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Criminal Procedure keyed to Weinreb
Colorado v. Connelly
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- Topic: Identifies the topic of law and where this case fits within your course outline.
- Parties: Identifies the cast of characters involved in the case.
- Procedural Posture & History: Shares the case history with how lower courts have ruled on the matter.
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- Brief Facts: A Synopsis of the Facts of the case.
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- Facts: What are the factual circumstances that gave rise to the civil or criminal case? What is the relationship of the Parties that are involved in the case. Review the Facts of this case here:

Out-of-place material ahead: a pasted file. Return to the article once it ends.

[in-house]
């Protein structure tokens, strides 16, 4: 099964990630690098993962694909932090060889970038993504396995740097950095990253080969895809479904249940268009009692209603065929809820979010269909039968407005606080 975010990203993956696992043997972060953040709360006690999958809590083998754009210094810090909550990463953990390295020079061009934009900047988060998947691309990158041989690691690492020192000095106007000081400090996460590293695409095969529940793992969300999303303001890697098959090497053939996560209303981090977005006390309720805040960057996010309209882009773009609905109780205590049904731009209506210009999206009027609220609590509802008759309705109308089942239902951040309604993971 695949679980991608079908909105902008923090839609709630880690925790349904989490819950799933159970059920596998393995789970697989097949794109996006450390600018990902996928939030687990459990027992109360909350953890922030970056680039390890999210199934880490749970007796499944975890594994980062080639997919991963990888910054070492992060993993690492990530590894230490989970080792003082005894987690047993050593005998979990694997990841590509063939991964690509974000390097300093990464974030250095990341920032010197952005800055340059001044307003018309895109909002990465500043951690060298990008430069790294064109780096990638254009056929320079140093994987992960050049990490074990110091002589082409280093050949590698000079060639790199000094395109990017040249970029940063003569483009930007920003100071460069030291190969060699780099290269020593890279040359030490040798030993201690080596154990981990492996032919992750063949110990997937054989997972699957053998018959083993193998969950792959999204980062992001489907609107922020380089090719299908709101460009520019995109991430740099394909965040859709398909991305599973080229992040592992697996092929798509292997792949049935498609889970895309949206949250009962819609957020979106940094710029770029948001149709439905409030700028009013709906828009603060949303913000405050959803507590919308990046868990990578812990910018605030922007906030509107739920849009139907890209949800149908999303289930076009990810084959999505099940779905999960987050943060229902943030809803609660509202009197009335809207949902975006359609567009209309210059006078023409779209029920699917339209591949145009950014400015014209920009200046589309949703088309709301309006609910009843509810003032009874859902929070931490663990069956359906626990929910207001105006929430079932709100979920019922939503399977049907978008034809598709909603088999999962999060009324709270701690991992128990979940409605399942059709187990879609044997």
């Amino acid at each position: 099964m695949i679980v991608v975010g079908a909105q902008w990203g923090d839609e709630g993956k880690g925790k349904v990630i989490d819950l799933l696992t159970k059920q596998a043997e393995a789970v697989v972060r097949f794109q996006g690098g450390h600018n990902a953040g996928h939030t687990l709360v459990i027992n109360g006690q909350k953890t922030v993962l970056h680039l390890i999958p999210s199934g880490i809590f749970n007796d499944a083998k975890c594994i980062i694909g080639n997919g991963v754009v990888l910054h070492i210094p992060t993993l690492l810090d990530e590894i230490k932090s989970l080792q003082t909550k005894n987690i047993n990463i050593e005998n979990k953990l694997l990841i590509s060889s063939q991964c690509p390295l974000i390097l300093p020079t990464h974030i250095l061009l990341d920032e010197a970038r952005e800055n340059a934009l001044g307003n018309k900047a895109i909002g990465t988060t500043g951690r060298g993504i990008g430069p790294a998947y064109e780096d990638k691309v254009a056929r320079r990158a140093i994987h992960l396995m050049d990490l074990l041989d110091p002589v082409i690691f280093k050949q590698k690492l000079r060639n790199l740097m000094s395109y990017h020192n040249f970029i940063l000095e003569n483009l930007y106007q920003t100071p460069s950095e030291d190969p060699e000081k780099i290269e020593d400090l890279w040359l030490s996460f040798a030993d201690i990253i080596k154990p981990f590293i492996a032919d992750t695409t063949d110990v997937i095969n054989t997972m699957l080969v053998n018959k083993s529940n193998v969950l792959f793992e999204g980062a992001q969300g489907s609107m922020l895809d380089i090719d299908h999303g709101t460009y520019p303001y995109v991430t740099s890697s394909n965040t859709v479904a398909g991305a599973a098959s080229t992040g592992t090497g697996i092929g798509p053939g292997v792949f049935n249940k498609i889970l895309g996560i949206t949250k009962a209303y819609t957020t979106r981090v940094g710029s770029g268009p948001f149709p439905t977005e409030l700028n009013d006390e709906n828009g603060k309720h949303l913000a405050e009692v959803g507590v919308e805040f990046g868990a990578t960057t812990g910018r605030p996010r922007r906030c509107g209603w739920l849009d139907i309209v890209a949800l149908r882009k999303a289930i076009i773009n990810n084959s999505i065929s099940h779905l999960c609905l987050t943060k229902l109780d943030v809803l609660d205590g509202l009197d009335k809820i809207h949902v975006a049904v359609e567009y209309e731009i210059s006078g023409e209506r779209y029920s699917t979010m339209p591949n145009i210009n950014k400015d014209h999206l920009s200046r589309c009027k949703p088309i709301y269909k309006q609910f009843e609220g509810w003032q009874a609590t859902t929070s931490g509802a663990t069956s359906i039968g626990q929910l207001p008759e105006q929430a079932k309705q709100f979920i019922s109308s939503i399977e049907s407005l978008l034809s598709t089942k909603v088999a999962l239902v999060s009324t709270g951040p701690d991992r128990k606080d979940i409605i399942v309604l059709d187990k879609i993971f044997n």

The Respondent, Francis Connelly (the “Respondent”) approached an off duty police officer and without any provocation told the officer he murdered somebody and wanted to talk about it. The officer advised the Respondent of his Miranda rights. The Respondent said he understood, but wanted to still talk about the murder. The Respondent informed the officer he had been in mental hospitals in the past, but that he was not currently under the influence of any substances. The officer felt that the Respondent understood what he was doing. A detective arrived shortly thereafter and asked the Respondent “what he had on his mind”. The Respondent confessed to the officers that he killed a young girl in Colorado in the past. The Respondent was then taken to the police station and the police learned an unidentified female had been found at about the time the Respondent said he killed the little girl. The Respondent then took the officers to the scene of the crime. At this time, the Respondent did not exhibit any signs of mental illness. The Respondent was held overnight and the next day during an interview with a public defender began exhibiting signs of disorientation. Including, the hearing of voices. He was then sent to a mental hospital, but eventually was deemed competent to proceed at trial. During a preliminary hearing, the Respondent moved to suppress all his statements. A state doctor testified that the Respondent was suffering from chronic schizophrenia and was in a psychotic state the day before he confessed. Specifically, that he was following the voice of god from the time he came to Colorado from Boston to the time he confessed. Based on the doctors testimony, “the Colorado trial court decided that respondent’s statements must be suppressed because they were ‘involuntary.’ [T]he court ruled that a confession is admissible only if it is a product of the defendant’s rational intellect and ‘free will.’ Although the court found that the police had done nothing wrong or coercive in securing respondent’s confession, Connelly’s illness destroyed his volition and compelled him to confess. The trial court also found that Connelly’s mental state vitiated his attempted waiver of the right to counsel and the privilege against compulsory self-incrimination. Accordingly, respondent’s initial statements and his custodial confession were suppressed.” The Colorado Supreme Court affimed and found the “proper test for admissibility is whether the statements are ‘the product of a rational intellect and a free will.’ ”
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